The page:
Building on a winning formula which came with the 2020 and 2021 editions of the Mido Ocean Star Decompression Timer 1961, The Mido Ocean Star Decompression Worldtimer release for 2023 adds a GMT function and World Timer to an impressive list of functions the watch offers. This is a true blue COSC certified Diver that can be for professional use (even as divers rely on a dive computer these days, using the mechanical dive watch only as a backup); or an ideal candidate for a go anywhere, do anything, one watch solution that is relatively affordable and does not give up on charm, wearability and historical significance.
New for this 2023 edition is a true GMT function where the hour hand can be manipulated independently from the red GMT hand; as well as a 24 city world time function that is calibrated on the unidirectional bezel. Hence, it is not only a unique dive watch but also a great travel watch all rolled into one. For these functions to sit so well together on a well made, charismatically designed watch (that invokes design codes of the original 60’s watch) – makes for, in my humble opinion, a huge value proposition, especially at the retail price (in Singapore) of SGD 1,870.
A quick recap of what the 2020/21 Decompression Timer 1961 is needed here. At heart the original watch and its modern update is a dive watch plus decompression timer which is laid out on the dial. It features a monocoque case for extreme water tightness; and the patented Aquadura system which refers to the winding stem and gasket which are lined with Natural Cork to protect the winding stem as well as provide another layer of protection from water ingress. In the 2021 edition, the outer bezel is calibrated to help track dive times.
Every distinctive dive watch manufacturer has focussed on an original solution to the challenges of diving – that often has become a defining feature of the watch design. This often headlines the watch story as well. Examples include Rolex’s oyster case combined with the screw down crown, Omega’s ( and Rolex’s Sea Dweller) distinctive helium escape valve and Panerai’s patented crown locking system amongst others.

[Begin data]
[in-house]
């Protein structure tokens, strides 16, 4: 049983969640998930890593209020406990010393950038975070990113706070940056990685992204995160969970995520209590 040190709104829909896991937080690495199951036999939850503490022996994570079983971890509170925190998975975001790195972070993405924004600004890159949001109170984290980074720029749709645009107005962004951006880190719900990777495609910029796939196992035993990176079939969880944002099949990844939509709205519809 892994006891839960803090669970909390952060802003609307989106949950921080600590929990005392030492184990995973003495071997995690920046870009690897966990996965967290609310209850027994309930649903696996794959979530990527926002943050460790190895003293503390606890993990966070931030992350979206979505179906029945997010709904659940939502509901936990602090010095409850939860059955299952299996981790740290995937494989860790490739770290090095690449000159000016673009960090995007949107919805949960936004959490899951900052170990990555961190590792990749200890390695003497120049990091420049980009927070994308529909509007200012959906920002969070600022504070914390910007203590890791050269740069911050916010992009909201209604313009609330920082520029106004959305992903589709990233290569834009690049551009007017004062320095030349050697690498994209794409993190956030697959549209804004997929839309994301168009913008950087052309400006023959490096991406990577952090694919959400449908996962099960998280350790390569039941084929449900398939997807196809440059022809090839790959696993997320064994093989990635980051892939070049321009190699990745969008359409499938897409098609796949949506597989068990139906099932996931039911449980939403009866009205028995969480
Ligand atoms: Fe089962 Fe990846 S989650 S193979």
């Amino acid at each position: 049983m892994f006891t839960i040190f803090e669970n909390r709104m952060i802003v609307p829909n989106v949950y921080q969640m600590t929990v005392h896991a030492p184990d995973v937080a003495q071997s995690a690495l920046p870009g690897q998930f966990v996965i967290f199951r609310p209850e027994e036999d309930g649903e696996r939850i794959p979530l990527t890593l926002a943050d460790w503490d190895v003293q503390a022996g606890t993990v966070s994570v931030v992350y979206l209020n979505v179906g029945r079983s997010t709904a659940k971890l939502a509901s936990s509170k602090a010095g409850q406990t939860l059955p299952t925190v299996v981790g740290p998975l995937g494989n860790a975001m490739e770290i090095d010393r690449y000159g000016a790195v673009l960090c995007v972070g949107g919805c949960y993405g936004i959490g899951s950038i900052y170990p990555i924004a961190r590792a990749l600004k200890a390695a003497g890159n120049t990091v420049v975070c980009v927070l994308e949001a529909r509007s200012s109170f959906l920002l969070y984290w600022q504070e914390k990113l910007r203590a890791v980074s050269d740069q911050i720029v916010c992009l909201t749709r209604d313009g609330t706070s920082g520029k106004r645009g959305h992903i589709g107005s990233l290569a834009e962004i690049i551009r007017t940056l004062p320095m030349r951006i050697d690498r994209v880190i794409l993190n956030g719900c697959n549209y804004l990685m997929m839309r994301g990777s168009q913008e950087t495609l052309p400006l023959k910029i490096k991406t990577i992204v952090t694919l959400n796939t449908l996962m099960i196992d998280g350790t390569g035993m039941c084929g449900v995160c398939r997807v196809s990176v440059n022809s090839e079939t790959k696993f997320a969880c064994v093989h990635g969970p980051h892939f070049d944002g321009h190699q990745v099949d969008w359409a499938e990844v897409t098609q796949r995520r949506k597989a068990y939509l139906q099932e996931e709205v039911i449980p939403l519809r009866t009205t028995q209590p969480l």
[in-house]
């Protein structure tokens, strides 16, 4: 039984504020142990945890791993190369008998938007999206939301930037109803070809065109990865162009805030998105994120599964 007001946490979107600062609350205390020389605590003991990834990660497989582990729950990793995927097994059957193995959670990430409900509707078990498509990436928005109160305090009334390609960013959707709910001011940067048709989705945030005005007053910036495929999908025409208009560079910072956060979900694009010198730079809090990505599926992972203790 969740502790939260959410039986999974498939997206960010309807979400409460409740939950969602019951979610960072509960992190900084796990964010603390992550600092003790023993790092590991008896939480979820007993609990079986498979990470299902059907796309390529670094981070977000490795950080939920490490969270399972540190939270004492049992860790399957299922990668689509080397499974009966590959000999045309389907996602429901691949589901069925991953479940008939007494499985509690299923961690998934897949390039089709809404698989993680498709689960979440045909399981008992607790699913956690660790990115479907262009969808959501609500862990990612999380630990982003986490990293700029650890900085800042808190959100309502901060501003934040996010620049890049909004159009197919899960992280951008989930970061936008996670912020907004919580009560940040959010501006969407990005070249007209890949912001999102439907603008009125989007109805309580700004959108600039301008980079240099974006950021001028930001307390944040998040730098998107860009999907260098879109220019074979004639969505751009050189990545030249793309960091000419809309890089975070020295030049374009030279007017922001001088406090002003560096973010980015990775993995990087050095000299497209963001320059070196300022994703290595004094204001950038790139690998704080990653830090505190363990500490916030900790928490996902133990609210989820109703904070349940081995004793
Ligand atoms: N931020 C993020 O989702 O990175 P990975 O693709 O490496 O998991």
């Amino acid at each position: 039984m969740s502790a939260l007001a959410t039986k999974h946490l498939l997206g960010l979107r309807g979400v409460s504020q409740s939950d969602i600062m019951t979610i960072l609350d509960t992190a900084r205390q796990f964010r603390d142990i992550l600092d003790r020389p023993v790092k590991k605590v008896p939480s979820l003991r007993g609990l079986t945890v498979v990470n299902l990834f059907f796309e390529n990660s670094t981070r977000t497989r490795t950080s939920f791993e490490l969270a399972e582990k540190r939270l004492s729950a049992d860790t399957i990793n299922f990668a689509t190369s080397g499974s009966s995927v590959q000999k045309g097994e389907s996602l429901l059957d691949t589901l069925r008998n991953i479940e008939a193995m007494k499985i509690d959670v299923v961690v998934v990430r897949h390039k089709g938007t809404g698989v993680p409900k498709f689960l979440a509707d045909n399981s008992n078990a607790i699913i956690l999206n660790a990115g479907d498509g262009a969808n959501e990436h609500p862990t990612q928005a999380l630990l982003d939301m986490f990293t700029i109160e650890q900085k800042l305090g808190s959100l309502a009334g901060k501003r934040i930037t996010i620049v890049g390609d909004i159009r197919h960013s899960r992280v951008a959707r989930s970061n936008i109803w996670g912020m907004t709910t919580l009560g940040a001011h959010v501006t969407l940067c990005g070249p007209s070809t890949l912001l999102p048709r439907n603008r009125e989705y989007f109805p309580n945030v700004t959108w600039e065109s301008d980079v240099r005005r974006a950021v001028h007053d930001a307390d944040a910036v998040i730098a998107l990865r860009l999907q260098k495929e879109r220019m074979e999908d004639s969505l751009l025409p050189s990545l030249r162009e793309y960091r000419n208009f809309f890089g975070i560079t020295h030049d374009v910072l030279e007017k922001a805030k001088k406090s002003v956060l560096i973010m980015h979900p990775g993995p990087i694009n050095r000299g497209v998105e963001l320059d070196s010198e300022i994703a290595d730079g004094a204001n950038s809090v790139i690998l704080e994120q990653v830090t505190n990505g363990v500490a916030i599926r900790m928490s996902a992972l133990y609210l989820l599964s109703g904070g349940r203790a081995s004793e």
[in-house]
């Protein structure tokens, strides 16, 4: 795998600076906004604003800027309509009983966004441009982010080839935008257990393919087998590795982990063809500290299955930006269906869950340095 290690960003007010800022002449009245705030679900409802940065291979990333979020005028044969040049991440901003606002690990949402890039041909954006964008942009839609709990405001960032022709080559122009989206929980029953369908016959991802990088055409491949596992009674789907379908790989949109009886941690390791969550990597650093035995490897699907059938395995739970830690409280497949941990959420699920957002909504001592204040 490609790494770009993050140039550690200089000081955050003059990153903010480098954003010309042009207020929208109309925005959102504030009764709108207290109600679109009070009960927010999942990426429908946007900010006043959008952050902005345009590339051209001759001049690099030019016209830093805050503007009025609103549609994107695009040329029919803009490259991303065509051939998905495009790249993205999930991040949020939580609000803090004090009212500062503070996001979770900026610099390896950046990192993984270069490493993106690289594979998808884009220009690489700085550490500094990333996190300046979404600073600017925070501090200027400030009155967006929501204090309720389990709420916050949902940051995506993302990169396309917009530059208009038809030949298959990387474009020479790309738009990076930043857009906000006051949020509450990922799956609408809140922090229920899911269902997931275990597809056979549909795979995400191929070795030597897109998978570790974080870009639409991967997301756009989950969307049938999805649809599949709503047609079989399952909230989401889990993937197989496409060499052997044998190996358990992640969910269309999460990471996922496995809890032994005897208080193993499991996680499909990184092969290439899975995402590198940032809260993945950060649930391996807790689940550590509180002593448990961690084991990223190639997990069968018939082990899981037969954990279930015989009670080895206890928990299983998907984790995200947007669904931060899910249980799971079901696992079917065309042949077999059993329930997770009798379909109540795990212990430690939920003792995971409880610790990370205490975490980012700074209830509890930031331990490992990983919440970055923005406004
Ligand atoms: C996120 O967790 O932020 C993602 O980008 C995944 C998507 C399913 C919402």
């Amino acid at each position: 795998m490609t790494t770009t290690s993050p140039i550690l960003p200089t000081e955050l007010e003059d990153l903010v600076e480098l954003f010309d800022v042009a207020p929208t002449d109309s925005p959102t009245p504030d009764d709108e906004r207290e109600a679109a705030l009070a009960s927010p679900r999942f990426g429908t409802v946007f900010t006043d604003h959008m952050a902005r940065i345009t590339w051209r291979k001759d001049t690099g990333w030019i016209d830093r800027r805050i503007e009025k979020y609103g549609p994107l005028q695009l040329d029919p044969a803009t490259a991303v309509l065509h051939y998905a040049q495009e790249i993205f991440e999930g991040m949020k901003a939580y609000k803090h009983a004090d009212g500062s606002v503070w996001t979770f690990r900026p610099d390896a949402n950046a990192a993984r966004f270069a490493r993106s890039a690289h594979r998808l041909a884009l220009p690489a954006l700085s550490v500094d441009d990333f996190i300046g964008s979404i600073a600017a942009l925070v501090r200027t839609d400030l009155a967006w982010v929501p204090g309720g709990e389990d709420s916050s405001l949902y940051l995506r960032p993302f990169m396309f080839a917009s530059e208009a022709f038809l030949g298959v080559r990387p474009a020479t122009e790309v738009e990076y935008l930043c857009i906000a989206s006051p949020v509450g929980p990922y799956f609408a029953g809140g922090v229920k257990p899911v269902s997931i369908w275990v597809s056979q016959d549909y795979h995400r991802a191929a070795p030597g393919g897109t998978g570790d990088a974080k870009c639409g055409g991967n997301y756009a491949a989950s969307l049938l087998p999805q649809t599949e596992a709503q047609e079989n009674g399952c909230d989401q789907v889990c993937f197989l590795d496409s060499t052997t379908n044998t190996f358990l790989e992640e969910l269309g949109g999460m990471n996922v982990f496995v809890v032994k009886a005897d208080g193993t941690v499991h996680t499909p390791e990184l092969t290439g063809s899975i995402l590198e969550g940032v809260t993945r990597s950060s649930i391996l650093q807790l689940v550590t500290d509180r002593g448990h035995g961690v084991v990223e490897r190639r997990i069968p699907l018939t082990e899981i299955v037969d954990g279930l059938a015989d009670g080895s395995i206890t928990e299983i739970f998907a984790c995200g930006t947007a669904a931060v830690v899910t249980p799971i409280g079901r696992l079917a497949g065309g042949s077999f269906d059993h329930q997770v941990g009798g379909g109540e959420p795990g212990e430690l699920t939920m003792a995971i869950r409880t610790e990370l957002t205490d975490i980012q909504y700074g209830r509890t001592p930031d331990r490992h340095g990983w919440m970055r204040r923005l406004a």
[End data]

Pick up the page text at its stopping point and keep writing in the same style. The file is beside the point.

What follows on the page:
Let’s take a closer look here at the solutions offered with the Mido Ocean Seastar GMT. The first standout feature is the Decompression Table laid out on the dial. There are four concentric bands in different colours (for easy identification) encircling the clock face within. At the 12 O’clock position is a strip identifying what each band stands for: namely 25/30/35/40 in metres on the left and equivalent depth in feet on the right.
There are two functions that can be read from the table. Firstly if you wanted to know the maximum amount of time you could spend at each depth before needing a decompression stop, look for the 0 on each band. For example, if you were to be at 40 meters, the 0 indicated on the accompanying blue band would tell you that you could spend 10 minutes before needing a decompression stop. At 35 metres, the time would be 12 minutes etc.
Secondly it can tell how much time to spend on decompression after diving at a certain depth after a duration of time. For example, if you were diving at a depth of 25m for 40 minutes, looking at the yellow band, at the 40 minute mark, it corresponds to the 5 which means that you decompress for 5 minutes.
(Editor: Check out our video of the 2021 release – the Mido Ocean Star Decompression Timer 1961 if you’d like a more detailed explanation of the history of the line and the decompression timer aspect of the watches.)